Killing Democracy The Kenyan Way


In the continent of troubled politics, and attached misfortunes, Kenya had for long been the aphorism for stability and democracy. Much of this touted stability came from western endorsers since the country, under Kibaki’s time, had become one of the fastest growing regions of Africa. Hosting several UN agencies and multinationals, Kenya was a keen supporter of Bush’s war on terror. However, these hopes have been belied in the recent upheaval which has exposed the fissures that existed in the country. Kibaki replaced Daniel Arap Moi as the president of Kenya in 2002. The recent elections in December 2007 have been the cause of the ongoing bedlam. Kibaki has been accused of blatant rigging by the opposition leader Raila Odinga. The election commissioner, Samuel Kivuitu, has also admitted to the uncertainty of who actually has won the election. The results of the election were reported on 30th December, three days later than the decided date, which resulted in sharp criticism and hostility. The ensuing violence has claimed 300 lives and Kenya, a country known for accepting refugees, has witnessed migration of several thousands of its own population to adjoining states in the last one week.

Most opinion polls had given Odinga a clear majority but even so, Kibaki managed a thin victory, rousing accusations of doctoring the votes. International monitors, including those of the European Union have also expressed their reservations as regards the unbelievable ‘100%’ turnout that was officially reported in several regions. A more careful study of the situation shows that the divide is both political and social in nature. The major clashes have been between Kibaki’s Kikuyu tribe and Odinga’s Luo group and others associated to his Orange Democracy Movement (ODM). Kibaki is said to have indulged in blatant nepotism and most of the economic prosperity accrued to his own kinsmen, of the Kikuyu tribe, while he slowly and surely carved out a despotic role for himself. The country has rich ethnic divisions, containing over 40 tribes, with the Kikuyus being just 17% if the total population. Most of the towns have mixed inhabitants.

Kikuyu and Luo militias are currently brandishing the streets, looking for targets to lynch and murder. However, the divide is not just based on ethnic lines but also on economic disparity, the paradigmatic sever of the bourgeois and the proletariat in play. The International Monetary Fund and the World Bank have turned in $ 800 million annually, banking on the growth prospects of the country. Most of this money has been lost in corruption with several ministers accused of amassing millions of dollars. The ostensible 6-7% rate of growth has not seen any amelioration of poverty rates, and free education has been of little consequence for a people who are more worried about their survival in the face of dismal scarcity of resources. Kibaki has failed the people on many counts, and two out of every three Kenyans live in slums. There have been no signs of the promised greater employment programmes. Recently, the stalls on which they rely on for their food and supplies were removed to plant expensive flowerbeds, a move that caused immense discontent and resentment against the government.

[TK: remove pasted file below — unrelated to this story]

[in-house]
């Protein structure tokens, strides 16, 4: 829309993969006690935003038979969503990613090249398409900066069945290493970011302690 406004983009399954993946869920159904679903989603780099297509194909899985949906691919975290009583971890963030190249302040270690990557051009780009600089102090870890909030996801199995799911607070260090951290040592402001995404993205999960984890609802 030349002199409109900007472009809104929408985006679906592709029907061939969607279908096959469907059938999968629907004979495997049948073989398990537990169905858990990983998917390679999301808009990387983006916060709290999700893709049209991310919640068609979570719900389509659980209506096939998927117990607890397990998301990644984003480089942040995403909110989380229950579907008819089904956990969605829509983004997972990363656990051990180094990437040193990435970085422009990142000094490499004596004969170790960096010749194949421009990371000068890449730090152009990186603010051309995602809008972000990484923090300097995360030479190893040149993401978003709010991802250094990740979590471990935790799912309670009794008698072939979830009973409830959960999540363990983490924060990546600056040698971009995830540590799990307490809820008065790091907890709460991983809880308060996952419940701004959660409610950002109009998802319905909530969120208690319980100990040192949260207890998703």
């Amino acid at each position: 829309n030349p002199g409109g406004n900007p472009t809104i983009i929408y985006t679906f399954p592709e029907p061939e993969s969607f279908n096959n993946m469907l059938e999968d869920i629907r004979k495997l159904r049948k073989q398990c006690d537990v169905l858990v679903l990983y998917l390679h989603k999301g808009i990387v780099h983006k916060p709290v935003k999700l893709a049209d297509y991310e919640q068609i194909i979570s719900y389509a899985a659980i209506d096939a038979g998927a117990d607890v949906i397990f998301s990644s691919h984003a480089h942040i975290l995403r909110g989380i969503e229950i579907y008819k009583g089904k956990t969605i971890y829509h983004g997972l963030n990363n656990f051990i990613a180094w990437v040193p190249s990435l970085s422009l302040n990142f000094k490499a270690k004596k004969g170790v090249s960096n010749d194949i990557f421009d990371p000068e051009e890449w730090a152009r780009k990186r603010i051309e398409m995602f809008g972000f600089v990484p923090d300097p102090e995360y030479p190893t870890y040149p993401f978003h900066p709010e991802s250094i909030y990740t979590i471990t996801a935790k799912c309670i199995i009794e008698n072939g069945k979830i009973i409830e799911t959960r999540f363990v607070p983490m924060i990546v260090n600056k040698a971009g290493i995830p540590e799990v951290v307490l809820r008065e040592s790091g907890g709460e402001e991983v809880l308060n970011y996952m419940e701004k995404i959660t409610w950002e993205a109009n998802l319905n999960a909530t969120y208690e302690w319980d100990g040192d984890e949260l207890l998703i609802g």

Kenya is a young country and the three million adolescent voters that were added for these elections have evidently repudiated the political elites for their laxity and negligence in the governance of the country. It’s difficult to see how President Kibaki would manage the crisis in light of the above observations. Seething economic discontent, mixed with considerations of race and ethnicity, will prove a volatile problem to contain. The ODM holds the majority of seats in the parliament, adding to the difficulties. For now, one can prudently point out that unless the gap between the wealthy bourgeois, the ‘wabenzi’ as they are called in Kenya, and the desperately poor is not closed, Kenya will continue to boil for years to come. Rigging of votes is the only the visible face of the problem; the actual crisis lies in deeper, structural differences amongst the people. Political democracy has to be equaled by economic equality for the bloodshed to stop.

Rashmi Singh